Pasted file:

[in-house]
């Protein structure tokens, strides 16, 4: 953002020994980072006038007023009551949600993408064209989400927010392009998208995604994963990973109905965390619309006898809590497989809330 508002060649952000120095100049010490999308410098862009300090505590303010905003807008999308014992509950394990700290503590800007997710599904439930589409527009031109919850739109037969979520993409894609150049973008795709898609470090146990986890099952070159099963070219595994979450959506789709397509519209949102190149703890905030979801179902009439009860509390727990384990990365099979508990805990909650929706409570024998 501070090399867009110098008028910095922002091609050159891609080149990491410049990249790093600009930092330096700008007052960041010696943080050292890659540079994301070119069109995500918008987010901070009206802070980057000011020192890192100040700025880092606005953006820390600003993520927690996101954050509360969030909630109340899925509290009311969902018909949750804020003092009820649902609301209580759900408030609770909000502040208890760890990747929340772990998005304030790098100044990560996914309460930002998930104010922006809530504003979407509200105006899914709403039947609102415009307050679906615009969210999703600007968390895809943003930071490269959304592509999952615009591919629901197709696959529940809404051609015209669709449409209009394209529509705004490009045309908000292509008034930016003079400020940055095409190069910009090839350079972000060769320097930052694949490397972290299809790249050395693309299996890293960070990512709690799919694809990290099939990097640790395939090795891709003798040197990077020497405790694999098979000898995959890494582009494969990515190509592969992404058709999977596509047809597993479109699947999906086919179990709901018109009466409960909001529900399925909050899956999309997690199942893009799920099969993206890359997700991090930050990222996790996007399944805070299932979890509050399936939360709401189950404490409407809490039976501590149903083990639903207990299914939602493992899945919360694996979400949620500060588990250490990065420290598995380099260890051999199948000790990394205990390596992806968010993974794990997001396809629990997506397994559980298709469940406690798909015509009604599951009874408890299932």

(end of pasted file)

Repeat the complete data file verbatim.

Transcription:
[in-house]
């Protein structure tokens, strides 16, 4: 953002020994980072006038007023009551949600993408064209989400927010392009998208995604994963990973109905965390619309006898809590497989809330 508002060649952000120095100049010490999308410098862009300090505590303010905003807008999308014992509950394990700290503590800007997710599904439930589409527009031109919850739109037969979520993409894609150049973008795709898609470090146990986890099952070159099963070219595994979450959506789709397509519209949102190149703890905030979801179902009439009860509390727990384990990365099979508990805990909650929706409570024998 501070090399867009110098008028910095922002091609050159891609080149990491410049990249790093600009930092330096700008007052960041010696943080050292890659540079994301070119069109995500918008987010901070009206802070980057000011020192890192100040700025880092606005953006820390600003993520927690996101954050509360969030909630109340899925509290009311969902018909949750804020003092009820649902609301209580759900408030609770909000502040208890760890990747929340772990998005304030790098100044990560996914309460930002998930104010922006809530504003979407509200105006899914709403039947609102415009307050679906615009969210999703600007968390895809943003930071490269959304592509999952615009591919629901197709696959529940809404051609015209669709449409209009394209529509705004490009045309908000292509008034930016003079400020940055095409190069910009090839350079972000060769320097930052694949490397972290299809790249050395693309299996890293960070990512709690799919694809990290099939990097640790395939090795891709003798040197990077020497405790694999098979000898995959890494582009494969990515190509592969992404058709999977596509047809597993479109699947999906086919179990709901018109009466409960909001529900399925909050899956999309997690199942893009799920099969993206890359997700991090930050990222996790996007399944805070299932979890509050399936939360709401189950404490409407809490039976501590149903083990639903207990299914939602493992899945919360694996979400949620500060588990250490990065420290598995380099260890051999199948000790990394205990390596992806968010993974794990997001396809629990997506397994559980298709469940406690798909015509009604599951009874408890299932």